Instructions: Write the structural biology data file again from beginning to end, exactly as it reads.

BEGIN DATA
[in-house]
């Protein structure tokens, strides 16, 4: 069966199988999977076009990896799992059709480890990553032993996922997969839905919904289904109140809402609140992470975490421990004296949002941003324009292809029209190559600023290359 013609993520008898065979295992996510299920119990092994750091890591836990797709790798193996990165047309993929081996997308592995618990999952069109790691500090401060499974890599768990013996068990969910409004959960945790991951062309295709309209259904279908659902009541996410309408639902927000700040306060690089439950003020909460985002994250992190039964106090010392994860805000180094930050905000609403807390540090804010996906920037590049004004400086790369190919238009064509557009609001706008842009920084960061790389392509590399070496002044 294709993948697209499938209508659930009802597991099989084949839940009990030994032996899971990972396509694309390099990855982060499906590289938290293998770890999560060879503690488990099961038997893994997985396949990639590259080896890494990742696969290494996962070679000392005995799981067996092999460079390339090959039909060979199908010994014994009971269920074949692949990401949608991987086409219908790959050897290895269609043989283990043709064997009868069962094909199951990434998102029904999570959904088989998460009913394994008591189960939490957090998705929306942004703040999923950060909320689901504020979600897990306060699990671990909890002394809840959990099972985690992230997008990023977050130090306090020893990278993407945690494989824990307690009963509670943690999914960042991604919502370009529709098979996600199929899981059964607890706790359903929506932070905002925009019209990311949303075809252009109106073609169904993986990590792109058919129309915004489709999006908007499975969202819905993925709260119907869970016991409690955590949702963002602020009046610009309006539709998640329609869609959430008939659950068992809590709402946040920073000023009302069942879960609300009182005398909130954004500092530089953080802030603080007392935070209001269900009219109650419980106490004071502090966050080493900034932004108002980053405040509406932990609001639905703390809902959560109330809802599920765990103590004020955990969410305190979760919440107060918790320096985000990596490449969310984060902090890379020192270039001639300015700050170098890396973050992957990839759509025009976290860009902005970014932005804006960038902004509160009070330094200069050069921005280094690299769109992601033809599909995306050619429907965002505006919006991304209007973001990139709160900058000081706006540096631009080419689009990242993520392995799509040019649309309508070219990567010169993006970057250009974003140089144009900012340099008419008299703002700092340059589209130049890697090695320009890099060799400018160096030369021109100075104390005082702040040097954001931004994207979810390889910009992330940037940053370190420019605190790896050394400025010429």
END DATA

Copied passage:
[in-house]
């Protein structure tokens, strides 16, 4: 069966199988999977076009990896799992059709480890990553032993996922997969839905919904289904109140809402609140992470975490421990004296949002941003324009292809029209190559600023290359 013609993520008898065979295992996510299920119990092994750091890591836990797709790798193996990165047309993929081996997308592995618990999952069109790691500090401060499974890599768990013996068990969910409004959960945790991951062309295709309209259904279908659902009541996410309408639902927000700040306060690089439950003020909460985002994250992190039964106090010392994860805000180094930050905000609403807390540090804010996906920037590049004004400086790369190919238009064509557009609001706008842009920084960061790389392509590399070496002044 294709993948697209499938209508659930009802597991099989084949839940009990030994032996899971990972396509694309390099990855982060499906590289938290293998770890999560060879503690488990099961038997893994997985396949990639590259080896890494990742696969290494996962070679000392005995799981067996092999460079390339090959039909060979199908010994014994009971269920074949692949990401949608991987086409219908790959050897290895269609043989283990043709064997009868069962094909199951990434998102029904999570959904088989998460009913394994008591189960939490957090998705929306942004703040999923950060909320689901504020979600897990306060699990671990909890002394809840959990099972985690992230997008990023977050130090306090020893990278993407945690494989824990307690009963509670943690999914960042991604919502370009529709098979996600199929899981059964607890706790359903929506932070905002925009019209990311949303075809252009109106073609169904993986990590792109058919129309915004489709999006908007499975969202819905993925709260119907869970016991409690955590949702963002602020009046610009309006539709998640329609869609959430008939659950068992809590709402946040920073000023009302069942879960609300009182005398909130954004500092530089953080802030603080007392935070209001269900009219109650419980106490004071502090966050080493900034932004108002980053405040509406932990609001639905703390809902959560109330809802599920765990103590004020955990969410305190979760919440107060918790320096985000990596490449969310984060902090890379020192270039001639300015700050170098890396973050992957990839759509025009976290860009902005970014932005804006960038902004509160009070330094200069050069921005280094690299769109992601033809599909995306050619429907965002505006919006991304209007973001990139709160900058000081706006540096631009080419689009990242993520392995799509040019649309309508070219990567010169993006970057250009974003140089144009900012340099008419008299703002700092340059589209130049890697090695320009890099060799400018160096030369021109100075104390005082702040040097954001931004994207979810390889910009992330940037940053370190420019605190790896050394400025010429």